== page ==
Props can be used to create the setting, to demonstrate personality (portrait/fashion) and to divide available space so the eye is drawn in to one part of the photo.

Lighting can be used to create mood, to alter emotion engagement, to highlight, to obscure, and can be used in an abstract manner to provide a hint to the viewer without being directive.

Planning. Having a photographic eye is no different from choreography in visual or performance arts. There are times when performance is ad lib as in photography, but often having a plan, even if it’s just a vision in the mind can ensure that a photograph is taken just at the right moment.

As I begin to move into making the political/social themed photography that I want to make, I am gaining more of an understanding about the necessity of planning. Test photos, beginning a project then realising it isn’t right, going out with my camera and taking photos for fun – these are as important as mind maps and written exploration of ideas. These ways of planning are a photographers dress rehearsal.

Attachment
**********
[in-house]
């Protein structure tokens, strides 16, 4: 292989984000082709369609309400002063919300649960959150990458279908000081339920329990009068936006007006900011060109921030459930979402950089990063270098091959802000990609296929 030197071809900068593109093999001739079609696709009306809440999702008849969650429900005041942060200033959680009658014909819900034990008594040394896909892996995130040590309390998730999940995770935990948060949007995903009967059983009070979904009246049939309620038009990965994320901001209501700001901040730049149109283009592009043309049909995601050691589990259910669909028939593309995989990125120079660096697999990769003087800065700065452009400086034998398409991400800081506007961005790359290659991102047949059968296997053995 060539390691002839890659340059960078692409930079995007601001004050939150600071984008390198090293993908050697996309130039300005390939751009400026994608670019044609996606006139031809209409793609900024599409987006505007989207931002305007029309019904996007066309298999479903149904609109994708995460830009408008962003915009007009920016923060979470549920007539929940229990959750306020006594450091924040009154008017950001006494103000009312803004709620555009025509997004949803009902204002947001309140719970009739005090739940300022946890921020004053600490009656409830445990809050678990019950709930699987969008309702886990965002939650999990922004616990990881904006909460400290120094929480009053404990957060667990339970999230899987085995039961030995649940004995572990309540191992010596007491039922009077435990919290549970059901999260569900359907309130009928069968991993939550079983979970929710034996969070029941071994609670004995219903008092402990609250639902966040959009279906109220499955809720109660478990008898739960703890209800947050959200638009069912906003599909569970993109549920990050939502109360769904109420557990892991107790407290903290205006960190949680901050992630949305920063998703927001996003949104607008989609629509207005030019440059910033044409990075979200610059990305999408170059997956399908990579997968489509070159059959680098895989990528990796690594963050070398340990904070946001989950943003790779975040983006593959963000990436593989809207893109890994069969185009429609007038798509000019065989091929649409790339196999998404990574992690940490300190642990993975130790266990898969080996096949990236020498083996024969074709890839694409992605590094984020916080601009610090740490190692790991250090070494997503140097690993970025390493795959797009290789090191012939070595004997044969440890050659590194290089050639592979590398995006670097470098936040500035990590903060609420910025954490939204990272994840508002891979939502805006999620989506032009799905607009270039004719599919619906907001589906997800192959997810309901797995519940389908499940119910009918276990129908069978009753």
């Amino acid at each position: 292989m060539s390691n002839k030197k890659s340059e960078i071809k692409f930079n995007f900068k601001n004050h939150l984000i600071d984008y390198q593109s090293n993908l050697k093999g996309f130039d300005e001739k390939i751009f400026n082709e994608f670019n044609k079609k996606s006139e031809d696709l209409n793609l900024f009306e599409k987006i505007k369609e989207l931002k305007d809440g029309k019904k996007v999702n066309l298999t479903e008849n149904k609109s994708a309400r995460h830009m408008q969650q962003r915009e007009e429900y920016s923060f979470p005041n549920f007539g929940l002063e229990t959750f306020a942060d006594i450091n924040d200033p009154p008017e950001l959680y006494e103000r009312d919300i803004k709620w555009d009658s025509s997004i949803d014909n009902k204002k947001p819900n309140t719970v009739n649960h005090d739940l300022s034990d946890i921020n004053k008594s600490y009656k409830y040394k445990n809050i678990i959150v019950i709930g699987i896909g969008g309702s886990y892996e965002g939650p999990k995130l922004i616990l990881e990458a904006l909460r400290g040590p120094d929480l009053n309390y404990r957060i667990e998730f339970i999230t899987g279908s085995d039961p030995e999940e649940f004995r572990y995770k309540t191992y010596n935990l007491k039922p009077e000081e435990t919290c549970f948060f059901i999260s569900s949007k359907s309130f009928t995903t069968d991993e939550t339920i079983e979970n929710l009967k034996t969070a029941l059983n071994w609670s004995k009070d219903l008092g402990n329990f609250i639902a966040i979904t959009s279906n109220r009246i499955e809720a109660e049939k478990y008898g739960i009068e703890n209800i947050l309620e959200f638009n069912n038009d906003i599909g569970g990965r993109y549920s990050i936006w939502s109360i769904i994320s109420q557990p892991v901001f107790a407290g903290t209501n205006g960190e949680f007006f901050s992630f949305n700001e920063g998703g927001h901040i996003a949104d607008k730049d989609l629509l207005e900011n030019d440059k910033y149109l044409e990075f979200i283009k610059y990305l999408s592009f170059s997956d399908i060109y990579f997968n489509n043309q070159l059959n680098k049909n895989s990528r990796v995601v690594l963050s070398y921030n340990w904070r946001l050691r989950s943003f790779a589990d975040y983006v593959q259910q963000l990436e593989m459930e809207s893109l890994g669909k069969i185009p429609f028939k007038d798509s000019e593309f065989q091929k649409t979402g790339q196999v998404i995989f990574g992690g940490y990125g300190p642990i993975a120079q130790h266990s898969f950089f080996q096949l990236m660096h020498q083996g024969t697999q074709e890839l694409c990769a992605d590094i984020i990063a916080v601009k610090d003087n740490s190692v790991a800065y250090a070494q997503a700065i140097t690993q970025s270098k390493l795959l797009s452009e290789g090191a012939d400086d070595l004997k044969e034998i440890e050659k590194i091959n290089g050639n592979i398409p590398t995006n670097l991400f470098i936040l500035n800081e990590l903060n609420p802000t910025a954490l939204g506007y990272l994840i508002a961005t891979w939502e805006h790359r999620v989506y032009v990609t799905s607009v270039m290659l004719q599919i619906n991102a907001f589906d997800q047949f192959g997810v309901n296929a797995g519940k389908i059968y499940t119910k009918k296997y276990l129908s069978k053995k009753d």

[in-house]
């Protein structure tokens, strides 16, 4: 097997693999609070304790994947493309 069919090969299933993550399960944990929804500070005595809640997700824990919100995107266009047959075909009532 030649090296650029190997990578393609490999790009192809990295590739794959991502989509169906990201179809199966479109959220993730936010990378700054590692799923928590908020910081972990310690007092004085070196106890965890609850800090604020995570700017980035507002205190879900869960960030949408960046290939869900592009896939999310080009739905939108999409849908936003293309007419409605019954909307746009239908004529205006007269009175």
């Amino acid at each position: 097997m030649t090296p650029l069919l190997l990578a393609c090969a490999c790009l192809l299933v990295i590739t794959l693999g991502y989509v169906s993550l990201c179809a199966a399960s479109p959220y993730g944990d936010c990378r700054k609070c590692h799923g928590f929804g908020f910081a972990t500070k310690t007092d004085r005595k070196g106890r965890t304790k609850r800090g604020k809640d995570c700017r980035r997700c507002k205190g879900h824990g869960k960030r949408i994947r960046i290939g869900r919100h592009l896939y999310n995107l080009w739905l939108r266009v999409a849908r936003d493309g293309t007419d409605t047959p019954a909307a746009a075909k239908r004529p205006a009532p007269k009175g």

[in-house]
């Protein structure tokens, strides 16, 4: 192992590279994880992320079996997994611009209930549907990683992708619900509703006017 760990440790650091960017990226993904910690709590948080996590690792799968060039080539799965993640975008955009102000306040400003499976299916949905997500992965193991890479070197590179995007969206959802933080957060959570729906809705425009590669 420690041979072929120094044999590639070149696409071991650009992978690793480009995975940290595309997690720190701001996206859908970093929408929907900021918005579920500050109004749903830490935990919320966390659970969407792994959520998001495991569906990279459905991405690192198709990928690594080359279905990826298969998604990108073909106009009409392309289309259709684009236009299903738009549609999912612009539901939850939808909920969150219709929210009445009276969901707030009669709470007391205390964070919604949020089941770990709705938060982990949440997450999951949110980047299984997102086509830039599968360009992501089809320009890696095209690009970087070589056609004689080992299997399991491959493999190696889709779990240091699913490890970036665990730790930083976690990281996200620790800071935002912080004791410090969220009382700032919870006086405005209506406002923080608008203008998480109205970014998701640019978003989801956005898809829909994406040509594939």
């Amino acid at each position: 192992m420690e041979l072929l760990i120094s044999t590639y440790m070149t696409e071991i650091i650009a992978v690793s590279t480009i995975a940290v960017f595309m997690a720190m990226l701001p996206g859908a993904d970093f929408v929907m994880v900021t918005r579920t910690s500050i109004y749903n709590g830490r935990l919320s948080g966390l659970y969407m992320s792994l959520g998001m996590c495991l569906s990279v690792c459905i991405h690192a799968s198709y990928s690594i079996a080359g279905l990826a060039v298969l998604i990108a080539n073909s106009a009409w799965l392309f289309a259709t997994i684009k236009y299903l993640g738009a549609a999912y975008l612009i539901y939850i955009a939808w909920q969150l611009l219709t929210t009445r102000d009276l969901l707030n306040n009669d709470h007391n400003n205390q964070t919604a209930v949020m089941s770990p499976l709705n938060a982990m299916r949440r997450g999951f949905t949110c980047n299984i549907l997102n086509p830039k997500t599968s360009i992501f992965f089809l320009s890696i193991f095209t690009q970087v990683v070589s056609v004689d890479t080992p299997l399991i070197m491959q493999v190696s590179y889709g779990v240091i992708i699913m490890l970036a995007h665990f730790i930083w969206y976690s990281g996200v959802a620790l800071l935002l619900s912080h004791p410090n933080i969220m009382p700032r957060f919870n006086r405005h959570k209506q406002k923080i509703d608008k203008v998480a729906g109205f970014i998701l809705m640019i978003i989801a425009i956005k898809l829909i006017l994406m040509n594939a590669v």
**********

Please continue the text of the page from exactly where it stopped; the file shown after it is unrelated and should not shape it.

My first experience of ballet was mesmerising. Viewing the world through the eyes of a photographer is becoming more natural.



Pleased With Progress – Colour Verus Content – Viewing Photography From My Internal Frame of Reference

Two recent projects that I have completed, as a part of my studies, have given me a boost. They are the beginnings of the kind of photography that I wish to make. A Hermits Journey (here)  is a narrative that expressed part of my current life experiences, and combined text with photography. Sick of Bulimia (seen here) is a conceptual sequence exploring that particular eating disorder.